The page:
Mathematics majors have the opportunity to complete an independent research project.
Each year, a few Mathematicians and Mathematics education majors work with a professor to prepare a presentation. Currently those presentations are most commonly given at the BSU Student Achievement Conference, the Minnesota Council of Teachers of Mathematics spring conference or the spring Pi Mu Epsilon conference.
These projects help students develop a stronger grasp of challenging concepts and their applications, as well as skills like critical analysis, writing and presenting.
Goals
 Students will gain experience working independently on a problem that is beyond the normal scope of their coursework.
 Students will present mathematical or pedagogical work to a general audience.
General Process and Expectations

Problem Section
The student and professor will consult on the topic or application to be researched. Students may locate their own topic or be assigned a topic by a professor.

The Research
 Understand the Problem. Become familiar with examples, similar problems and propositions related to the problem.
 Background Investigation. Who first considered this problem? Are there interesting biographies of mathematicians who have worked on this problem? Are there open questions related to this problem.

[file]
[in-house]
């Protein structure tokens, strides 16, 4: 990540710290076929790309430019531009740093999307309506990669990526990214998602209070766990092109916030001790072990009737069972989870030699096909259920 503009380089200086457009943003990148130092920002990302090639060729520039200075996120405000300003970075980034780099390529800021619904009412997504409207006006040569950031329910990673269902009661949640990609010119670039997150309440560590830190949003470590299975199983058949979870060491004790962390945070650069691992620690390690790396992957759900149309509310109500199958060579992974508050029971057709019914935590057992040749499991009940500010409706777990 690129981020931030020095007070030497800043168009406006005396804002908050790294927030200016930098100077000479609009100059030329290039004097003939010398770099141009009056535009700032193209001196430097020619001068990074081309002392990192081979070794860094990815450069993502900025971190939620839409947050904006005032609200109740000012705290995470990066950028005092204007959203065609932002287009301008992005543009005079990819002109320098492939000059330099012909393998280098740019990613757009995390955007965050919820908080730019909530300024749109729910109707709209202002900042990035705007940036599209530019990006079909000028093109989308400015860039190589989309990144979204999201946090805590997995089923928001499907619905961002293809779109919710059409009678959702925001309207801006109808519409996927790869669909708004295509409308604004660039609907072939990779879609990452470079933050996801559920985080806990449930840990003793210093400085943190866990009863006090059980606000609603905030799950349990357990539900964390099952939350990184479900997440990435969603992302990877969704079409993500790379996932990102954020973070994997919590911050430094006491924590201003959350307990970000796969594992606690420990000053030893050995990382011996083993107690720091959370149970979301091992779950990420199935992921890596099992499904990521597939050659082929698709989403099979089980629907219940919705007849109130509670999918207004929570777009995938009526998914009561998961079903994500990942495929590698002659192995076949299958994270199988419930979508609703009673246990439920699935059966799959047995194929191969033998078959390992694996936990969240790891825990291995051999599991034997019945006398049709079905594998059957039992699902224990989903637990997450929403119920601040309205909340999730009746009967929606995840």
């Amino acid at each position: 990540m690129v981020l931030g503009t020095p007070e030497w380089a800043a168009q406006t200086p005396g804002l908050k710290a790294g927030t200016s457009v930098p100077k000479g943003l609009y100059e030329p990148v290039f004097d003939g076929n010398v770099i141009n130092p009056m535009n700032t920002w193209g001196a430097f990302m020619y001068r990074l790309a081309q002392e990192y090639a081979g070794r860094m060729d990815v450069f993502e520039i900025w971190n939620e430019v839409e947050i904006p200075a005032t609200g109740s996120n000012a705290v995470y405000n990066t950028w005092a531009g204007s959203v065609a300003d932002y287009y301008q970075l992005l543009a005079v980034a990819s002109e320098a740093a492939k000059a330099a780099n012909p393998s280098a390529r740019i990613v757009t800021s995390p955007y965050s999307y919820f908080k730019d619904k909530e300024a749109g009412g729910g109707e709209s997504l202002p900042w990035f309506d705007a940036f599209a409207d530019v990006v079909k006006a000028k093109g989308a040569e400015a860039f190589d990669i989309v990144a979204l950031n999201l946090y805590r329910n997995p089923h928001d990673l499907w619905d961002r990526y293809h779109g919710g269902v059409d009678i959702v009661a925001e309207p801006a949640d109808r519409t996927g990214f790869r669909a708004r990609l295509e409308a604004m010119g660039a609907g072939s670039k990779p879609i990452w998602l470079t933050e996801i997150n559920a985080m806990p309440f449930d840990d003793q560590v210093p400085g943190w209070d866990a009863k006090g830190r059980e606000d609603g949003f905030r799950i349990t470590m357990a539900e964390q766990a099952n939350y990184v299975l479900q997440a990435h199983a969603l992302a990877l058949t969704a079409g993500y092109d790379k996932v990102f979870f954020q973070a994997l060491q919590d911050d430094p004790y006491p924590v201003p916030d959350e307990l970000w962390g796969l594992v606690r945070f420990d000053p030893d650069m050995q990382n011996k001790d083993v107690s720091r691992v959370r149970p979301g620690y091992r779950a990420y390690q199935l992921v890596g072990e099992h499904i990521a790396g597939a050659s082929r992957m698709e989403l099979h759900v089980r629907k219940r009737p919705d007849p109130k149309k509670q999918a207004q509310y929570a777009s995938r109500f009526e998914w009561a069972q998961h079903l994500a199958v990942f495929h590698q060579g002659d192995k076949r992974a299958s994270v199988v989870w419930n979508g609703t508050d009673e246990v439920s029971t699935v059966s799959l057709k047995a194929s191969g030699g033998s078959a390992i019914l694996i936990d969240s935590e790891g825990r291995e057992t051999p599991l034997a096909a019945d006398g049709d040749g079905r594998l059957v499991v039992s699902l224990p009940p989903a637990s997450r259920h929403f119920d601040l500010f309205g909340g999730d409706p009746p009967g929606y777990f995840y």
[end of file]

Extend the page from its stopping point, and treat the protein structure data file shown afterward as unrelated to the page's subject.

Research. Next, the student should engage in independent research on the problem. Locate, read and understand the literature related to the problem. Be prepared to cite sources. If there is something the student is unable to figure out, the instructor will be willing and prepared to provide direction to the student.

The Presentation
 The student, in consultation with their instructor, shall select and organize the items from their research that they wish to present. Consider carefully the nature of the audience, and select material and modes of presentation appropriate to an audience of undergraduate mathematics majors.
 Methods of presentation may include overheads, Power Point or calculator programs. Visual aids such as posters and threedimensional objects should be used when appropriate.
 Students should work to keep their audience engaged in the topic. Seek a balance between examples and theory. After a difficult point is presented, pull the audience back in with an interesting aspect of the problem or with an historical vignette.
 Practice the presentation with the instructor. Other students and professors may be asked to give informal input at this same time.
 Present in a public forum. Faculty and other students will be in attendance.